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De Re Militari | Book Reviews

Keith Roberts

Pike and Shot Tactics 1590-1660

Elite 179 (Osprey, 2010). 64pp. ISBN 978-1846034695.

Roberts has chosen to focus on a period of intensive warfare in Western Europe which brought in its train significant developments in the tactical deployment of troops on the battlefield and also saw the culmination of the combined use of musket and pike. In this he has identified a theme of considerable importance to the understanding of the evolution of warfare which has been largely ignored, perhaps because others have assumed that 17th century tactics have been exhaustively studied.

Focusing upon infantry tactics, Roberts takes us through the practical detail of forming a battle array. He builds this up from the level of the individual soldier to the tercios or battalions and up to the full deployment of an army. In the process he coherently demonstrates why these issues are central to the evolution of effective tactics in the period. Drawing upon the numerous military manuals of the period and illustrated with formations used by specific commanders at well documented battles, Roberts thus reveals how European commanders sought to maximize what they saw as the battle-winning potential of gunpowder weapons.  As a consequence of these tactical reorganizations, we can witness an increase in the proportion of shot to pike, partially in response to the improvements in the effectiveness of the guns, and with the progressive replacement of the lighter arquebus with the heavier musket.

The book charts the way in which the dominant late sixteenth-century tactical deployments, comprising the deep and often square tercios of the armies of the king of Spain, were challenged in the 1590s by new formations as the Dutch fought their war for independence. Further developments followed through the Thirty Years War with innovations by the Swedish army, evolving further into a composite German model by the 1640s which was the basis for most deployments during the Civil Wars in England. In some battles the different tactical approaches are seen pitted one against another. The trend is a clear one of moving to smaller units that gave greater flexibility in action and to increasingly shallow deployments that maximized the delivery of fire from the musketeers. The analysis would have been better still had Roberts extended the study to include consideration of the actual measurements for the deployments, which are provided in the military manuals. One could then have related the principles to real battlefields. Without this additional step, it is difficult to recognize where Roberts’ model may conflict with the apparent evidence of terrain and battle archaeology (e.g., as is seen at Naseby).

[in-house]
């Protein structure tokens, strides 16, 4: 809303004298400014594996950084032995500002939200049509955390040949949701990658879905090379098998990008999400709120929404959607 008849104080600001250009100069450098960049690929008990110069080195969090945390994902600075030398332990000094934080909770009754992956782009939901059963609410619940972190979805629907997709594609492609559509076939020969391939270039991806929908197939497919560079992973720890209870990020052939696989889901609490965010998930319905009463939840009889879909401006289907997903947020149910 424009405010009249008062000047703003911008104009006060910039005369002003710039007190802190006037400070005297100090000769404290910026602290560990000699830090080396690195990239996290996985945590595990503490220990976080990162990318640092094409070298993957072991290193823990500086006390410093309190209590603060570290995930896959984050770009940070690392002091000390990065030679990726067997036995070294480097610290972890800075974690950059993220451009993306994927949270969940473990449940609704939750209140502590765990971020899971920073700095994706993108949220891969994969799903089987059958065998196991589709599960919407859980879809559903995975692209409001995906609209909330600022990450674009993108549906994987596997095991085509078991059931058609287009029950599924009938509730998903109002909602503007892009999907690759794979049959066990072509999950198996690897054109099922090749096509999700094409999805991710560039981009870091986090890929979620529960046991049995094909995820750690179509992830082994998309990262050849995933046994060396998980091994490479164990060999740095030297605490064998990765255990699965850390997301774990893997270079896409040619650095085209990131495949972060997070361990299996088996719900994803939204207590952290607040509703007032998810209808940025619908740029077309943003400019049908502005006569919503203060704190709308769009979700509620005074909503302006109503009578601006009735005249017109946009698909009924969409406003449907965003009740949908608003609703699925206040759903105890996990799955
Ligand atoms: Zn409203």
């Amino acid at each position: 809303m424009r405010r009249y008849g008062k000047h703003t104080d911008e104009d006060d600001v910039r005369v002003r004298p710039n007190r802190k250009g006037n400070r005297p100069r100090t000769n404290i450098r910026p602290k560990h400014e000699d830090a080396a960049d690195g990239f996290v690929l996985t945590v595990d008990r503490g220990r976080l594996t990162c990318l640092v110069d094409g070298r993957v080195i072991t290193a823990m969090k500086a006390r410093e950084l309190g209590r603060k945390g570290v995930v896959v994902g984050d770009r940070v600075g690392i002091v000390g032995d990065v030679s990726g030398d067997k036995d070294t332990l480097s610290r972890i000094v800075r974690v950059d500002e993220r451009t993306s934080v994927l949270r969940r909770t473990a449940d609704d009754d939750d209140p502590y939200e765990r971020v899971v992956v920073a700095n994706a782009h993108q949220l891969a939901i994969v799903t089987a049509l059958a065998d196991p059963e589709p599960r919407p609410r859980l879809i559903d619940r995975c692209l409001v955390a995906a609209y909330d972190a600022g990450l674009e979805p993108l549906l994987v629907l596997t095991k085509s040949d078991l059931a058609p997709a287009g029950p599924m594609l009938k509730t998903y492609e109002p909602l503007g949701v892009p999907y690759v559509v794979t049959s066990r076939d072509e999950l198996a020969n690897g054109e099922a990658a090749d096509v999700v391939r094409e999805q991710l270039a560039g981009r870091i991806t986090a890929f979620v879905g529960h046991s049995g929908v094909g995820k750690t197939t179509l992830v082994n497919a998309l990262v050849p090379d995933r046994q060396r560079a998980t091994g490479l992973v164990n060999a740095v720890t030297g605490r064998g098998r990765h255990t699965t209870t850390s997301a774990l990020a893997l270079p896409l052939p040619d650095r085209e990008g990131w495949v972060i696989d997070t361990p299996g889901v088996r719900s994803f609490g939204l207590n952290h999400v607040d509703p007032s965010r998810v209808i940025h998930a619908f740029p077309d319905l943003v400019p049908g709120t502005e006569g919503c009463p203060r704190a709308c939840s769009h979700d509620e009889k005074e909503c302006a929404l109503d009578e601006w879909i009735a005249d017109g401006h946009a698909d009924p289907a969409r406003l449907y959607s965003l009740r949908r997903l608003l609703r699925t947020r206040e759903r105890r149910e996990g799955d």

While this is a valuable study there are caveats. Most of the difficulties seem to result from choosing a popular publication format for what is really a technical work. In part, there is the constraint of space, so while he discussed cavalry, especially the way infantry capabilities were extended by the deployment of horse in direct support, the analysis falls down in its failure to deal effectively with artillery, which was also being developed to provided more effective close infantry support. The field guns are dismissed in just a few sentences, which is unfortunate, for much of the artillery was attached to the ‘regiments’ to form an integral part of the tactical deployment of infantry. After all, a single 6-pounder was capable at close quarters of delivering at least as many bullets as 100 musketeers. The other major concern is the failure to support such an excellent work, which is underpinned by extensive documentary research, with effective referencing. Potentially enlightening discussion is relegated to little more than assertion for it is almost impossible in the absence of edition and page numbers to track down the context of his quotes from primary sources. Thankfully the many contemporary illustrations, which make this both a visually interesting as well as useful work, are adequately referenced.

The issues tackled by Roberts were key matters for the commanders of the day, because how they trained and deployed their troops was one of the main ways in which they could influence the action.  This book allows the student of seventeenth-century warfare to better understand what the commander intended to do, and had trained his men to do, so that we can better understand both individual battles and the changing nature of warfare. It would be interesting to see the chronological scope of the study expanded earlier and later, for the changes in this 70 year period were part of a longer transition which saw the percentage of small arms increasing relative to pole arms until later, decades after the introduction of the bayonet, the pike was completely abandoned in favor of greater firepower.

Glenn Foard

University of Huddersfield, UK <G.Foard@hud.ac.uk>

Page Added: November 2010